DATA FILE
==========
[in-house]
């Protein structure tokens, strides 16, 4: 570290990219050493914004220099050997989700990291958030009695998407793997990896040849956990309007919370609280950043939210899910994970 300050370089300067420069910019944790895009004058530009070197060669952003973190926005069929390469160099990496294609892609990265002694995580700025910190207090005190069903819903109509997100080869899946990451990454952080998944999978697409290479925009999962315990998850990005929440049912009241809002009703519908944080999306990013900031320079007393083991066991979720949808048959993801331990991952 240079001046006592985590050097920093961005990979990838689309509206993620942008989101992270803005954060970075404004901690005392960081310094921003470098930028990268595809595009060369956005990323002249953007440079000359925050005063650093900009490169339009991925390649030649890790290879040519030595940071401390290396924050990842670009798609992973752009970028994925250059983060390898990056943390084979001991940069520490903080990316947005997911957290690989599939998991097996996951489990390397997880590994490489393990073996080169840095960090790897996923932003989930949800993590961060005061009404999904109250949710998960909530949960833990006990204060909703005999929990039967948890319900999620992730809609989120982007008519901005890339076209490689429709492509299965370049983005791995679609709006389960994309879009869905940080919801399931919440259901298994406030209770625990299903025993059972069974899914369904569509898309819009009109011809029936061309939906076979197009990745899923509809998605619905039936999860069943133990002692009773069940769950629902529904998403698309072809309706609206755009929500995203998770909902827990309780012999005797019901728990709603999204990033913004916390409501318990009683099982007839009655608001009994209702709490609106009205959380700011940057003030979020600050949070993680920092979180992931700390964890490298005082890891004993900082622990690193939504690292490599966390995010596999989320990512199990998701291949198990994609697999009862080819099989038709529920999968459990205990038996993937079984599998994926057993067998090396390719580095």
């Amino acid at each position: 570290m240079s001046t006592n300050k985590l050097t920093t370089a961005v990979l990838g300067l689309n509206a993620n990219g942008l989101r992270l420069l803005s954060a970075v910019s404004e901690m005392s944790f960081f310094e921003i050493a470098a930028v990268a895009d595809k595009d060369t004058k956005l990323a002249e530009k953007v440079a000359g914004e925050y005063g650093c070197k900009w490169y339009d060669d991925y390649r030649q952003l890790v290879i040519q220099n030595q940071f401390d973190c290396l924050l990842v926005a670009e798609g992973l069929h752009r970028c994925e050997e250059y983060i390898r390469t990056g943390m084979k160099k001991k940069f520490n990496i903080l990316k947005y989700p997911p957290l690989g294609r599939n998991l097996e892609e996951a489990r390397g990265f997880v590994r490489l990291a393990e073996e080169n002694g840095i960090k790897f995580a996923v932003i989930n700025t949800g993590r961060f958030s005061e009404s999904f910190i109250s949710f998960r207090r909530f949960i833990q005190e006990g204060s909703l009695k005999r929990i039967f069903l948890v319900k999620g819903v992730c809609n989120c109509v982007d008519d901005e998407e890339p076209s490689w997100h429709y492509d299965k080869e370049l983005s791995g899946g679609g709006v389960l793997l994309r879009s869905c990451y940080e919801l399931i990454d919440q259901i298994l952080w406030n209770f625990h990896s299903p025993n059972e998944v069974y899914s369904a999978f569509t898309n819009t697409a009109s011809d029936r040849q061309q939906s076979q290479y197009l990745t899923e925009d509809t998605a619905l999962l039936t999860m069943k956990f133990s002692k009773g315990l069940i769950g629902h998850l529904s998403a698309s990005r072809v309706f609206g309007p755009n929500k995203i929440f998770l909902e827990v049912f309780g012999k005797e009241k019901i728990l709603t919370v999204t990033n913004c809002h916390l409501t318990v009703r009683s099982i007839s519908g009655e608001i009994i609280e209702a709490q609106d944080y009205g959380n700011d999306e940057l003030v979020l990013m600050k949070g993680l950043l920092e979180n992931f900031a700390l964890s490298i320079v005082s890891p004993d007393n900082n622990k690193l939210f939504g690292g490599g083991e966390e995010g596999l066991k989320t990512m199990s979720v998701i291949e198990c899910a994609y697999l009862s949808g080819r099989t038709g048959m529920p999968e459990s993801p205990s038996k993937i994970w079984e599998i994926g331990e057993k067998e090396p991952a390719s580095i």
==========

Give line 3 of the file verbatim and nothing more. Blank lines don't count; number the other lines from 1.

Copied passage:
């Amino acid at each position: 570290m240079s001046t006592n300050k985590l050097t920093t370089a961005v990979l990838g300067l689309n509206a993620n990219g942008l989101r992270l420069l803005s954060a970075v910019s404004e901690m005392s944790f960081f310094e921003i050493a470098a930028v990268a895009d595809k595009d060369t004058k956005l990323a002249e530009k953007v440079a000359g914004e925050y005063g650093c070197k900009w490169y339009d060669d991925y390649r030649q952003l890790v290879i040519q220099n030595q940071f401390d973190c290396l924050l990842v926005a670009e798609g992973l069929h752009r970028c994925e050997e250059y983060i390898r390469t990056g943390m084979k160099k001991k940069f520490n990496i903080l990316k947005y989700p997911p957290l690989g294609r599939n998991l097996e892609e996951a489990r390397g990265f997880v590994r490489l990291a393990e073996e080169n002694g840095i960090k790897f995580a996923v932003i989930n700025t949800g993590r961060f958030s005061e009404s999904f910190i109250s949710f998960r207090r909530f949960i833990q005190e006990g204060s909703l009695k005999r929990i039967f069903l948890v319900k999620g819903v992730c809609n989120c109509v982007d008519d901005e998407e890339p076209s490689w997100h429709y492509d299965k080869e370049l983005s791995g899946g679609g709006v389960l793997l994309r879009s869905c990451y940080e919801l399931i990454d919440q259901i298994l952080w406030n209770f625990h990896s299903p025993n059972e998944v069974y899914s369904a999978f569509t898309n819009t697409a009109s011809d029936r040849q061309q939906s076979q290479y197009l990745t899923e925009d509809t998605a619905l999962l039936t999860m069943k956990f133990s002692k009773g315990l069940i769950g629902h998850l529904s998403a698309s990005r072809v309706f609206g309007p755009n929500k995203i929440f998770l909902e827990v049912f309780g012999k005797e009241k019901i728990l709603t919370v999204t990033n913004c809002h916390l409501t318990v009703r009683s099982i007839s519908g009655e608001i009994i609280e209702a709490q609106d944080y009205g959380n700011d999306e940057l003030v979020l990013m600050k949070g993680l950043l920092e979180n992931f900031a700390l964890s490298i320079v005082s890891p004993d007393n900082n622990k690193l939210f939504g690292g490599g083991e966390e995010g596999l066991k989320t990512m199990s979720v998701i291949e198990c899910a994609y697999l009862s949808g080819r099989t038709g048959m529920p999968e459990s993801p205990s038996k993937i994970w079984e599998i994926g331990e057993k067998e090396p991952a390719s580095i």